7. Game 6, 2010 NLCS: Giants 3, Phillies 2

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Juan Uribe’s late home run in Game 6 helped the Giants finish off the Phillies in 2010. (Rich Pilling / MLB via Getty Images)

Back home but trailing in pursuit of their third consecutive NL pennant, the Phillies scored twice in the first inning of Game 6. Then Bruce Bochy had perhaps his finest performance as manager, weaving five relievers through the last seven innings to squeeze the life from the Phillies’ vaunted offense. Juan Uribe broke a tie in the eighth with an opposite-field homer off Ryan Madson, and with two on and two out in the ninth, Brian Wilson struck out Ryan Howard, looking, to end it.

6. Game 4, 1993 World Series: Blue Jays 15, Phillies 14

On a misty, spooky night at the Vet, the Phillies had a chance to tie the Blue Jays, two games apiece, but lost the highest-scoring game in World Series history. Trailing 14-9 after seven innings, Toronto used four hits, two walks and an error to shred Larry Andersen and Mitch Williams for six runs in the eighth. How bizarre was this game? Blue Jays pitcher Al Leiter smacked a double but John Kruk, a career .300 hitter, went 0-for-5.

4. 1977 NLCS Game 3: Dodgers 6, Phillies 5

Two outs, bases empty, up by two in the ninth. With one more out, the Phillies would have had a two-games-to-one series lead and their ace, Steve Carlton, lined up for a possible pennant clincher the next day. (The LCS was a best-of-five format then.) Alas, by the time Gene Garber got the last out of the ninth, the Dodgers had rallied for three runs in exquisitely torturous fashion: a bunt single, a drive off Greg Luzinski’s glove in left, a questionable call at first, two more hits — and two errors, too. Tommy John beat Carlton in the rain the next day, and the Dodgers won the pennant.

3. 2011 NLDS, Game 5: Cardinals 1, Phillies 0

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Ryan Howard was injured on the final play of the 2011 NLDS, a particularly painful loss for the Phillies. (Alex Brandon / Associated Press)

The Phillies set a franchise record with 102 regular-season victories in 2011, and lined up a dream rotation for the postseason: Roy Halladay, Cliff Lee, Cole Hamels and Roy Oswalt. Yet the pitching star turned out to be the Cardinals’ Chris Carpenter, who fired a three-hit shutout to outduel Halladay, his close friend, and make a first-inning run stand up. Howard tore his Achilles tendon while grounding out to end the season, crumbling to the ground as the Cardinals celebrated — a painfully obvious metaphor for the end of the Phillies’ five-year playoff run.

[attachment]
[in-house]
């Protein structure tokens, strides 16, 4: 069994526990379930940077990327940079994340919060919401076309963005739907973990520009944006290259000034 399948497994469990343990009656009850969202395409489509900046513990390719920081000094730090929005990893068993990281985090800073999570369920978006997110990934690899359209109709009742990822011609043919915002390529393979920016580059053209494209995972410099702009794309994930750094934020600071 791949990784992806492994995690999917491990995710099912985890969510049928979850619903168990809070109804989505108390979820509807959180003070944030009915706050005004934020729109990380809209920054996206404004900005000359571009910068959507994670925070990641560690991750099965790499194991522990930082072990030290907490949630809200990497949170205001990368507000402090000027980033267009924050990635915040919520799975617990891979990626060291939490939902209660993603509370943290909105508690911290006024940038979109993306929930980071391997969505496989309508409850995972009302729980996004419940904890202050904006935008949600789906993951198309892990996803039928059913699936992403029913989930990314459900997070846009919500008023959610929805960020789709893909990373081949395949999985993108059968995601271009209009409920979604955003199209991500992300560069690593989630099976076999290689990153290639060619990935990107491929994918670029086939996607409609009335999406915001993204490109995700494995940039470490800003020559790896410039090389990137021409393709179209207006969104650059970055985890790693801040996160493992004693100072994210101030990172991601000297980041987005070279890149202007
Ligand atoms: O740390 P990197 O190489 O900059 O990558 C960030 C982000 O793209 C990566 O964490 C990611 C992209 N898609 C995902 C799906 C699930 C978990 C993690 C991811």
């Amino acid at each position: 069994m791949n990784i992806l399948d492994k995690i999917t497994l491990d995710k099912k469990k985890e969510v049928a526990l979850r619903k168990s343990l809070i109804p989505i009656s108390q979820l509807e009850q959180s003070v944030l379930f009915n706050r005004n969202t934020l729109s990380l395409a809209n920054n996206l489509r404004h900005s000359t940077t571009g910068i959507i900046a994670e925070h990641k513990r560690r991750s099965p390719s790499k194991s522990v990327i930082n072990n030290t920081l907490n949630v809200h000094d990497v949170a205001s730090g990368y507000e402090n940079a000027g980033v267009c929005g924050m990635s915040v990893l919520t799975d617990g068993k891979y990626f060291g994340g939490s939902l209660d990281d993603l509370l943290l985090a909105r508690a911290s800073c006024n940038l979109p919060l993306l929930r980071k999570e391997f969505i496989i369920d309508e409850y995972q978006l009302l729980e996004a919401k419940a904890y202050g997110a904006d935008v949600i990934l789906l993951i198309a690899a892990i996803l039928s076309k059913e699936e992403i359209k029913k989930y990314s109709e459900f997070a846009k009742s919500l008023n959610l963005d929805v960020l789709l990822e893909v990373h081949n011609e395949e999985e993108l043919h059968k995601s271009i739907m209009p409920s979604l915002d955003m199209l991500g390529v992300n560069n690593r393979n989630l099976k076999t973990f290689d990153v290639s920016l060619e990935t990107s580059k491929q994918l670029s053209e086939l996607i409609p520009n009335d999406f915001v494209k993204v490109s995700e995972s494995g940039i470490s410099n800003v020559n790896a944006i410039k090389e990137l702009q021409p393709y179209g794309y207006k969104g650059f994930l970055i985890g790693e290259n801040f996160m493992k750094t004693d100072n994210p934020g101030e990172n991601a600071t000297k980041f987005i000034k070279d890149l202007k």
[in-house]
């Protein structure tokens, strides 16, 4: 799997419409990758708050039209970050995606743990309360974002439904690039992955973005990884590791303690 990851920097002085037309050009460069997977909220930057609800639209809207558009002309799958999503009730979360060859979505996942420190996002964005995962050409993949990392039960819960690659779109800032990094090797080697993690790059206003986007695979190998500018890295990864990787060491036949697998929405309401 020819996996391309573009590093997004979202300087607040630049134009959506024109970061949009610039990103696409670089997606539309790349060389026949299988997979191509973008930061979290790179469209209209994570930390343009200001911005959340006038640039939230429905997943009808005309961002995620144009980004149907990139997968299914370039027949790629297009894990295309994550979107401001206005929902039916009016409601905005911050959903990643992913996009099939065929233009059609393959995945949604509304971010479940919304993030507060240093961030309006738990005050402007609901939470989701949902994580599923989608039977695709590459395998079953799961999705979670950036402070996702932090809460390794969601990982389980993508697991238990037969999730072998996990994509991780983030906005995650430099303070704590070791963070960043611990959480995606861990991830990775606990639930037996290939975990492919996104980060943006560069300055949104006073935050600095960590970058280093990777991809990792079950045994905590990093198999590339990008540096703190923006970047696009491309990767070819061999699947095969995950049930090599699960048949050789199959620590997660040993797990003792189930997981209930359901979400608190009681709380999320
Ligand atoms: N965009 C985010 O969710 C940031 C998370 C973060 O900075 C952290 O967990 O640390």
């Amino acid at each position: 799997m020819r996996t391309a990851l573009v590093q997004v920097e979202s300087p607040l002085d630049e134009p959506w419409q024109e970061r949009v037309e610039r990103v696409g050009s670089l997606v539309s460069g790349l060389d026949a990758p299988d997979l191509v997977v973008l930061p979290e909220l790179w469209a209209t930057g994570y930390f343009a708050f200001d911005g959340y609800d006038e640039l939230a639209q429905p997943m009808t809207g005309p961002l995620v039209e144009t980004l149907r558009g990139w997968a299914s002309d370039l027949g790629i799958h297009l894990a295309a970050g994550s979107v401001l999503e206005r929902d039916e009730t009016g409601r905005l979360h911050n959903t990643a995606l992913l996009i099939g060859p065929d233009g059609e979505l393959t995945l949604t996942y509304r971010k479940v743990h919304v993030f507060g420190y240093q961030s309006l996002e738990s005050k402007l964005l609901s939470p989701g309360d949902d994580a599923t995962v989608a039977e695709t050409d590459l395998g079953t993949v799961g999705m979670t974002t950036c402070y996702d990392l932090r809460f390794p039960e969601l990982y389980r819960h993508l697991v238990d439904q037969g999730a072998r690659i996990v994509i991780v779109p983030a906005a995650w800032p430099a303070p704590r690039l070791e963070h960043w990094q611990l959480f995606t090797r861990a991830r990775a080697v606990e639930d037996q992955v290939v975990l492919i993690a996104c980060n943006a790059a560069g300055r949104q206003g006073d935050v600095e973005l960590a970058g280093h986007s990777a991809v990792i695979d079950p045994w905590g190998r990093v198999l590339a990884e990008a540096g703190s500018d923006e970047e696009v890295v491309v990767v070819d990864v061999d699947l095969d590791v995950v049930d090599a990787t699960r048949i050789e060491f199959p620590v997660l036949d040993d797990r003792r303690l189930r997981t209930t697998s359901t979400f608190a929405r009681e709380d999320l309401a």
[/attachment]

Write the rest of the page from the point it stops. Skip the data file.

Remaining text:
2. 1993 World Series Game 6: Blue Jays 8, Phillies 6

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Joe Carter romps around the bases after his World Series-winning walk-off homer. (MLB via Getty Images)

For the Phillies, 1993 was so deliriously zany that it had to end memorably — and it sure did, on a Game 6 homer by Joe Carter, the second championship-clinching walk-off homer in World Series history, after Pittsburgh’s Bill Mazeroski in 1960. Williams telegraphed his doom by walking the greatest leadoff hitter of all-time, Rickey Henderson, on four pitches to start the bottom of the ninth. After Paul Molitor singled with one out, Williams used a slide-step to keep Henderson close, robbing himself of power and command on his final, fateful pitch.

1. The 10-game losing streak in September 1964

On Sept. 21, 1964, the Phillies led the NL by 6 1/2 games with 12 to play. In the era before divisional play, the World Series was all but assured. But in the sixth inning of a scoreless game with Cincinnati, a base runner named Chico Ruiz danced far off third with mighty Frank Robinson at the plate. From the upper deck at Connie Mack Stadium, a 9-year-old from Havertown, Pa., could see it all unfolding.

“I looked at my father and I said, ‘Dad, look how far off the base that guy is — he’s gonna go home!’ ” the boy recalled a few years ago, before a Phillies spring training game in Clearwater, Fla. “And the next pitch, he went home. I mean, it was really obvious to me. He just had this extraordinary lead. We were devastated.”

That was the first of 10 consecutive defeats that doomed the Phillies, lifted the Cardinals to the pennant and deeply scarred generations of Philadelphia sports fans. The boy in the upper deck, at least, found a way to do something about it: He grew up to be the owner of the Phillies.

Now 68, John Middleton roamed the clubhouse late Tuesday night, consoling each player, trying to sooth the sting of a loss that will linger forever.

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(Top photo of Bryce Harper: Tim Nwachukwu / Getty Images)